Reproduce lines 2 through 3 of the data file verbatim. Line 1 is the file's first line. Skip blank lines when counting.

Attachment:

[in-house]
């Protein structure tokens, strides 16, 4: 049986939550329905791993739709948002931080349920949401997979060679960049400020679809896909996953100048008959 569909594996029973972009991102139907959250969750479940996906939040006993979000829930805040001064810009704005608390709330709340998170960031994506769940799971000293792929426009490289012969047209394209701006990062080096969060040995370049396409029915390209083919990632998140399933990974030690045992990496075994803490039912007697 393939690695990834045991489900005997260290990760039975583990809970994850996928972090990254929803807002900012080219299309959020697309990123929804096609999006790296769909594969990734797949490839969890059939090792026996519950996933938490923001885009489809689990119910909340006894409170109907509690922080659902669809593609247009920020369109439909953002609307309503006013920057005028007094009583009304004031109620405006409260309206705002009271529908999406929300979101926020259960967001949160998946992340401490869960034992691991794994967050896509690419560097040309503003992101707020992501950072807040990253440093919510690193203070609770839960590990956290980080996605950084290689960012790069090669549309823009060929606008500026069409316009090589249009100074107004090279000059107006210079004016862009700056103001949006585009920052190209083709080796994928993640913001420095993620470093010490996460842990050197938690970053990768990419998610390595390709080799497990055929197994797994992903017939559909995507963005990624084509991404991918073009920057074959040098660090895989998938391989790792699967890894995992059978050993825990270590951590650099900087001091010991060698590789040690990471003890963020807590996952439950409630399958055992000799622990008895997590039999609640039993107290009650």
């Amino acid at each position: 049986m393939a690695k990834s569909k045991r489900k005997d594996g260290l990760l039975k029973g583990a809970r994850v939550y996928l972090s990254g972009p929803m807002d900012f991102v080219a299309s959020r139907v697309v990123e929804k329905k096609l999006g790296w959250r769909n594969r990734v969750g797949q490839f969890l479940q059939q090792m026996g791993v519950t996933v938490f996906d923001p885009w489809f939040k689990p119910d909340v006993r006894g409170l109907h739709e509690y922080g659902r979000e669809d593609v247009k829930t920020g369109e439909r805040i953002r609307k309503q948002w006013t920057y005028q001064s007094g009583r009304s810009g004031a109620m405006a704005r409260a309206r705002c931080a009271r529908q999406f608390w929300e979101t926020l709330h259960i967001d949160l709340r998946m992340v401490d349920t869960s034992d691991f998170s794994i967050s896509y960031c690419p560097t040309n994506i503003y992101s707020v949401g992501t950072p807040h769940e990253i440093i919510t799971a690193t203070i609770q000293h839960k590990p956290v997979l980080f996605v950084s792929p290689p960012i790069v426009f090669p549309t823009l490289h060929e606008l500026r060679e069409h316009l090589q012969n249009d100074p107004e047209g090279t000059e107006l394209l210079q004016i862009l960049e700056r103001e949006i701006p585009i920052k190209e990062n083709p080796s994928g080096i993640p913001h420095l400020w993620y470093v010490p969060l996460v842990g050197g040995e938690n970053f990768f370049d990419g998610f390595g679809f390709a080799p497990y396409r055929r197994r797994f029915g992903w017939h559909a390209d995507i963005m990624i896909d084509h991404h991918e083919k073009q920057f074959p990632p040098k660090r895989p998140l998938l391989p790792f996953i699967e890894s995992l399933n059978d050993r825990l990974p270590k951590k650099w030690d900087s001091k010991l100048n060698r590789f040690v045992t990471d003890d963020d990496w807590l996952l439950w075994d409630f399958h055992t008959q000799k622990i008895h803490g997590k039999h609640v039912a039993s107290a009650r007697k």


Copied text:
């Protein structure tokens, strides 16, 4: 049986939550329905791993739709948002931080349920949401997979060679960049400020679809896909996953100048008959 569909594996029973972009991102139907959250969750479940996906939040006993979000829930805040001064810009704005608390709330709340998170960031994506769940799971000293792929426009490289012969047209394209701006990062080096969060040995370049396409029915390209083919990632998140399933990974030690045992990496075994803490039912007697 393939690695990834045991489900005997260290990760039975583990809970994850996928972090990254929803807002900012080219299309959020697309990123929804096609999006790296769909594969990734797949490839969890059939090792026996519950996933938490923001885009489809689990119910909340006894409170109907509690922080659902669809593609247009920020369109439909953002609307309503006013920057005028007094009583009304004031109620405006409260309206705002009271529908999406929300979101926020259960967001949160998946992340401490869960034992691991794994967050896509690419560097040309503003992101707020992501950072807040990253440093919510690193203070609770839960590990956290980080996605950084290689960012790069090669549309823009060929606008500026069409316009090589249009100074107004090279000059107006210079004016862009700056103001949006585009920052190209083709080796994928993640913001420095993620470093010490996460842990050197938690970053990768990419998610390595390709080799497990055929197994797994992903017939559909995507963005990624084509991404991918073009920057074959040098660090895989998938391989790792699967890894995992059978050993825990270590951590650099900087001091010991060698590789040690990471003890963020807590996952439950409630399958055992000799622990008895997590039999609640039993107290009650």
């Amino acid at each position: 049986m393939a690695k990834s569909k045991r489900k005997d594996g260290l990760l039975k029973g583990a809970r994850v939550y996928l972090s990254g972009p929803m807002d900012f991102v080219a299309s959020r139907v697309v990123e929804k329905k096609l999006g790296w959250r769909n594969r990734v969750g797949q490839f969890l479940q059939q090792m026996g791993v519950t996933v938490f996906d923001p885009w489809f939040k689990p119910d909340v006993r006894g409170l109907h739709e509690y922080g659902r979000e669809d593609v247009k829930t920020g369109e439909r805040i953002r609307k309503q948002w006013t920057y005028q001064s007094g009583r009304s810009g004031a109620m405006a704005r409260a309206r705002c931080a009271r529908q999406f608390w929300e979101t926020l709330h259960i967001d949160l709340r998946m992340v401490d349920t869960s034992d691991f998170s794994i967050s896509y960031c690419p560097t040309n994506i503003y992101s707020v949401g992501t950072p807040h769940e990253i440093i919510t799971a690193t203070i609770q000293h839960k590990p956290v997979l980080f996605v950084s792929p290689p960012i790069v426009f090669p549309t823009l490289h060929e606008l500026r060679e069409h316009l090589q012969n249009d100074p107004e047209g090279t000059e107006l394209l210079q004016i862009l960049e700056r103001e949006i701006p585009i920052k190209e990062n083709p080796s994928g080096i993640p913001h420095l400020w993620y470093v010490p969060l996460v842990g050197g040995e938690n970053f990768f370049d990419g998610f390595g679809f390709a080799p497990y396409r055929r197994r797994f029915g992903w017939h559909a390209d995507i963005m990624i896909d084509h991404h991918e083919k073009q920057f074959p990632p040098k660090r895989p998140l998938l391989p790792f996953i699967e890894s995992l399933n059978d050993r825990l990974p270590k951590k650099w030690d900087s001091k010991l100048n060698r590789f040690v045992t990471d003890d963020d990496w807590l996952l439950w075994d409630f399958h055992t008959q000799k622990i008895h803490g997590k039999h609640v039912a039993s107290a009650r007697k």